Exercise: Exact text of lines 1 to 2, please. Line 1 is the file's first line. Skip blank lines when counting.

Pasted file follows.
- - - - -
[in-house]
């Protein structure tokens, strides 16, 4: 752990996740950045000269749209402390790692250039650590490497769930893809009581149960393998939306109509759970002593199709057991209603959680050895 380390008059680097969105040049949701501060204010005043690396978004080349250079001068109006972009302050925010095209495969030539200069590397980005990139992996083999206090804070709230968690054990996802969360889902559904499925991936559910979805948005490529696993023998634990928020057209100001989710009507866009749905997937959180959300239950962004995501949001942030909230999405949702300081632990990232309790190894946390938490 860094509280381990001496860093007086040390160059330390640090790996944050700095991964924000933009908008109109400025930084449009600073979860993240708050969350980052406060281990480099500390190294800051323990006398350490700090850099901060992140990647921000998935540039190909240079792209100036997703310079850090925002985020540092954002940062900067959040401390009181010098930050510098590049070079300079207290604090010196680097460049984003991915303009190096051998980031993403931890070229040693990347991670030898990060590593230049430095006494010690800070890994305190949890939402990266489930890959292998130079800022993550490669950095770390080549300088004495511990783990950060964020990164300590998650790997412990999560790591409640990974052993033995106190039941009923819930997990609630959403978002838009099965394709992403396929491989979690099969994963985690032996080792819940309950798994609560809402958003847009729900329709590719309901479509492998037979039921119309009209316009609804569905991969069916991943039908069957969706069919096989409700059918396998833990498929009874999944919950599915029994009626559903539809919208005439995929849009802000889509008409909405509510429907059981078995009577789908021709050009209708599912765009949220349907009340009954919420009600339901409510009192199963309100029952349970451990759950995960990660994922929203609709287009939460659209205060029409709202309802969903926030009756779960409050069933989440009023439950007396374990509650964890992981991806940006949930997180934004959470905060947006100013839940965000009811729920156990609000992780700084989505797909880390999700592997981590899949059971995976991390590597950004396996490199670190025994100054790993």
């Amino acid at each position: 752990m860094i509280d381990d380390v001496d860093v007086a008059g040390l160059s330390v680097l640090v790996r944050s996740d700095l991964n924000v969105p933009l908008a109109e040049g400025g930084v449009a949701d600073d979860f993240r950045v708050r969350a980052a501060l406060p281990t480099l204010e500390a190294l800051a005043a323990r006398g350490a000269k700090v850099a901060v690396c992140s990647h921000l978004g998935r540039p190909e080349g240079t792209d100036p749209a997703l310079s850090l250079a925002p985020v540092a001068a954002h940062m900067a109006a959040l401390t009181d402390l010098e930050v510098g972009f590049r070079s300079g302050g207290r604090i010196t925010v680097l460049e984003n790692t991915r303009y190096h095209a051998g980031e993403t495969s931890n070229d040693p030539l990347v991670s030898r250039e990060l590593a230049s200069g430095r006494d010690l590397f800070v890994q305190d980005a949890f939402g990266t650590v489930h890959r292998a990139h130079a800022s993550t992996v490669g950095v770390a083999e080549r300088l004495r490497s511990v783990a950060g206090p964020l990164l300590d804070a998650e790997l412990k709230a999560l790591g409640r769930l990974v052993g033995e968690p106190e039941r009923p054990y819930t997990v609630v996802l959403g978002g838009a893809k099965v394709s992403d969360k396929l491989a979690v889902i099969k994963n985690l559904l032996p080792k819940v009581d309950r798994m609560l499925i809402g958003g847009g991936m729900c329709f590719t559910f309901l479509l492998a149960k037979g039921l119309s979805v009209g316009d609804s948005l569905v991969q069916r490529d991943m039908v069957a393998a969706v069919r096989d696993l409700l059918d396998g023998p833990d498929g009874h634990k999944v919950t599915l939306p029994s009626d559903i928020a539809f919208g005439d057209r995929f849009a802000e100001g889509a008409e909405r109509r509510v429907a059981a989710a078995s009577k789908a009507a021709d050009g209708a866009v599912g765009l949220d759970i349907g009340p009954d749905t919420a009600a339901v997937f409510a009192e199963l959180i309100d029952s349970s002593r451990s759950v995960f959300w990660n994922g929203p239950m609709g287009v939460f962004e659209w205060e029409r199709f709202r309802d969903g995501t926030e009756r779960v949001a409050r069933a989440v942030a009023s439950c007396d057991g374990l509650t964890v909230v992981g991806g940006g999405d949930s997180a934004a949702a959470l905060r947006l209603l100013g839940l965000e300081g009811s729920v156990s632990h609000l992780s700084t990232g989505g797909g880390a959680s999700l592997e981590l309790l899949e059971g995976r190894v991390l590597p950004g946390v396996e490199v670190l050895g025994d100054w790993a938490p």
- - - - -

[in-house]
């Protein structure tokens, strides 16, 4: 752990996740950045000269749209402390790692250039650590490497769930893809009581149960393998939306109509759970002593199709057991209603959680050895 380390008059680097969105040049949701501060204010005043690396978004080349250079001068109006972009302050925010095209495969030539200069590397980005990139992996083999206090804070709230968690054990996802969360889902559904499925991936559910979805948005490529696993023998634990928020057209100001989710009507866009749905997937959180959300239950962004995501949001942030909230999405949702300081632990990232309790190894946390938490 860094509280381990001496860093007086040390160059330390640090790996944050700095991964924000933009908008109109400025930084449009600073979860993240708050969350980052406060281990480099500390190294800051323990006398350490700090850099901060992140990647921000998935540039190909240079792209100036997703310079850090925002985020540092954002940062900067959040401390009181010098930050510098590049070079300079207290604090010196680097460049984003991915303009190096051998980031993403931890070229040693990347991670030898990060590593230049430095006494010690800070890994305190949890939402990266489930890959292998130079800022993550490669950095770390080549300088004495511990783990950060964020990164300590998650790997412990999560790591409640990974052993033995106190039941009923819930997990609630959403978002838009099965394709992403396929491989979690099969994963985690032996080792819940309950798994609560809402958003847009729900329709590719309901479509492998037979039921119309009209316009609804569905991969069916991943039908069957969706069919096989409700059918396998833990498929009874999944919950599915029994009626559903539809919208005439995929849009802000889509008409909405509510429907059981078995009577789908021709050009209708599912765009949220349907009340009954919420009600339901409510009192199963309100029952349970451990759950995960990660994922929203609709287009939460659209205060029409709202309802969903926030009756779960409050069933989440009023439950007396374990509650964890992981991806940006949930997180934004959470905060947006100013839940965000009811729920156990609000992780700084989505797909880390999700592997981590899949059971995976991390590597950004396996490199670190025994100054790993």